Regional Reviews: Florida - West Coast
The first act is a bit dry as it narrates the history of the court case and, in a strong desire for historical accuracy, characters frequently break the fourth wall and discuss discrepancies with the audience. The second act is about the aftermath and is more emotional, drawing the audience in more. It shows us the deteriorating relationship between Norma McCorvey, the Jane Roe of Roe v. Wade, and Sarah Weddington, the lawyer who argued the case before the United States Supreme Court, Norma's brush with fundamental religion, and her change to being "pro-life." A beautifully imagined scene in which a young black woman badgers Norma and Sarah for some sense of truth about the fundamental issues around abortion gives the audience some idea of how controversial this issue continues to be.
Terri Weagant is sensational as Norma McCorvey, capturing the arc of the undereducated, poverty stricken woman who does find at least a sense of her place in the world around her. Bri Sudia is excellent portraying as Sarah Weddington, a first generation feminist; in the second act, we get to see how underappreciated those women were later on.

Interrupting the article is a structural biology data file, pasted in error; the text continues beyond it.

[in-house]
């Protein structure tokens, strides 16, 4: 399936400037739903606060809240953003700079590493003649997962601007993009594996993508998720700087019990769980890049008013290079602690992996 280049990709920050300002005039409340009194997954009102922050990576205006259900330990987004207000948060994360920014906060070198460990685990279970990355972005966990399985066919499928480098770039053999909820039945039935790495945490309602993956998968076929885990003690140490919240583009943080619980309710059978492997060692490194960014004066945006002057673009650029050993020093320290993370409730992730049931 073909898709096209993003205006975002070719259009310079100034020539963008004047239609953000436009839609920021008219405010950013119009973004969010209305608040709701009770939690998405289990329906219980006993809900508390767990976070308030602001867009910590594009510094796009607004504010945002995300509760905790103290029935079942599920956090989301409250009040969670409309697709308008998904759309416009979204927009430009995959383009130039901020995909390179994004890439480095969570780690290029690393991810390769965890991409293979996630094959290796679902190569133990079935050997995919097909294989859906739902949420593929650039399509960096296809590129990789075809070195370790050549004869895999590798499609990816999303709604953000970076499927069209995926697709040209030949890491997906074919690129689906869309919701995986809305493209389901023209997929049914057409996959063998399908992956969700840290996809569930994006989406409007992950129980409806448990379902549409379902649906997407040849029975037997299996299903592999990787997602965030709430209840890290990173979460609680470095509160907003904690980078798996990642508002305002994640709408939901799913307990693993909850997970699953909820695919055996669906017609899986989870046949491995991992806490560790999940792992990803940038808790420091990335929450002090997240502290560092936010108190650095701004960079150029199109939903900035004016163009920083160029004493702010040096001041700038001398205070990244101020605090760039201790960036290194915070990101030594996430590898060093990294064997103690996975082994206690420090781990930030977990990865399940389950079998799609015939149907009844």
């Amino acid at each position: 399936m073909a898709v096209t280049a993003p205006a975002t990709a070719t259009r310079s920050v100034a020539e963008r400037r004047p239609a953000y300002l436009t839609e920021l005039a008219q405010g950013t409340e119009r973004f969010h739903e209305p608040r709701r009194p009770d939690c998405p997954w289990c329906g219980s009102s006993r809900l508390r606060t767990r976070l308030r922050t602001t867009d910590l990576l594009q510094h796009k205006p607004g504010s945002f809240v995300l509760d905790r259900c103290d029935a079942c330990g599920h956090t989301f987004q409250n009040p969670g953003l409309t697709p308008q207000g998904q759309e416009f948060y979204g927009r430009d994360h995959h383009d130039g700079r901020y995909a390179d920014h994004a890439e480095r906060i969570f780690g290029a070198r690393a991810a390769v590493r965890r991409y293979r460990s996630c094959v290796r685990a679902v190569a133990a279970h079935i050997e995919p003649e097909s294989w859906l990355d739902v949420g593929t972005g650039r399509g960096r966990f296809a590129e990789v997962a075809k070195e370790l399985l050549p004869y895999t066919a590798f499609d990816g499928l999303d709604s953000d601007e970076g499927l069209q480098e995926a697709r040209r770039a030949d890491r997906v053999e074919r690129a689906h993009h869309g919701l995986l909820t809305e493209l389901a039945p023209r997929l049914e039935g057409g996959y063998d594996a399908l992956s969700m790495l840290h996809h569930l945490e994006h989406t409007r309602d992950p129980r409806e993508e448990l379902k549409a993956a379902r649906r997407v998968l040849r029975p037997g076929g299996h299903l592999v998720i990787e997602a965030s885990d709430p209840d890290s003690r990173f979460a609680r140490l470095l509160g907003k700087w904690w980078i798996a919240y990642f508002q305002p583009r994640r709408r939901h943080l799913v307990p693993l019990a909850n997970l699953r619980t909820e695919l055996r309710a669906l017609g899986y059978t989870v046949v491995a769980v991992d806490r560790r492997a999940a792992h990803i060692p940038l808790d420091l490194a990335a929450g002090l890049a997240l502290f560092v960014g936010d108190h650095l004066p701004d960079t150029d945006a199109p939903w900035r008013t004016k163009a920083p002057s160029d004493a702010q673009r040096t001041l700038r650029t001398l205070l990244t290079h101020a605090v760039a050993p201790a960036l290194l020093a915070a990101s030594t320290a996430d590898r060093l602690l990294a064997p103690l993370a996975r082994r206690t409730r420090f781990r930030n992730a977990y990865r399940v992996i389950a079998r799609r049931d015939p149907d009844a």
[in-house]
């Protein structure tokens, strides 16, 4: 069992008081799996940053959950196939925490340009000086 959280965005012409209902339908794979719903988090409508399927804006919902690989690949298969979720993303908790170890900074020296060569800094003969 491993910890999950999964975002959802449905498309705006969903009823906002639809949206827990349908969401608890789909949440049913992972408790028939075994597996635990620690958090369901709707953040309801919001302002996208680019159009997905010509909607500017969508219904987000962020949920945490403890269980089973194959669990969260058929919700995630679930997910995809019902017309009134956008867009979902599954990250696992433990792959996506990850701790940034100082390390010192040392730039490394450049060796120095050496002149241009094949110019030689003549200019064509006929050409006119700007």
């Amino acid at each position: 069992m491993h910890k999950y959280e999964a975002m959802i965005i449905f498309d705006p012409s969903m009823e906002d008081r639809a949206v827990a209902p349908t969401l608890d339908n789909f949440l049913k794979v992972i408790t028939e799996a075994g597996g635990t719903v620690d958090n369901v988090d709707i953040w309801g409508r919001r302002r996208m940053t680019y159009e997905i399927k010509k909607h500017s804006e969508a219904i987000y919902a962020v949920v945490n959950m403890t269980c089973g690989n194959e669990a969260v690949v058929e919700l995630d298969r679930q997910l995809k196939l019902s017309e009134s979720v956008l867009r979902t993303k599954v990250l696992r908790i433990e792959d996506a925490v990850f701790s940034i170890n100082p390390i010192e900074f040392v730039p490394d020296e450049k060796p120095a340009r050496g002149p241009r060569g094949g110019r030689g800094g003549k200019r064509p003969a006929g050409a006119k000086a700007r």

The rest of the cast are excellent playing a wide variety of people. Standouts include Jade Turner as Roxy, the young black woman in the late scene described above, David Lively in several older male roles, Jordan Brown as adoption attorney Henry McCluskey and other roles, and Nate Burger as Reverend Flip Benham and other roles. Students Kedren Spencer, Colleen LaFeber and Mary Ellen Everett from the third year class of Asolo Conservatory contribute greatly. Gigi Spagnolo plays two little girls, Melissa and Emily, very well.
This production is based on the Oregon Shakespeare Festival production, directed by Bill Rauch, and is recreated very well by Chicago-based director Lavina Jadhwani. Scenic design by Rachel Hauck is a simple unit set, with magnificent projections by Wendall K. Harrington. Costume design is by Tracy Dorman and lighting design by Tess James.
This season the Repertory season at Asolo Rep has been quite varied, with many different styles, and I imagine that most people preferred some productions over others. Roe appealed to my interest in historical politics and certainly held my interest through its two and a half hours.
Roe, through April 15, 2018, at the Mertz Theater in the FSU Center, 5555 N. Tamiami Trail, Sarasota FL. For tickets and information, call the box office at 941-351-8000 or visit www.asolorep.org.
Cast (in order of appearance):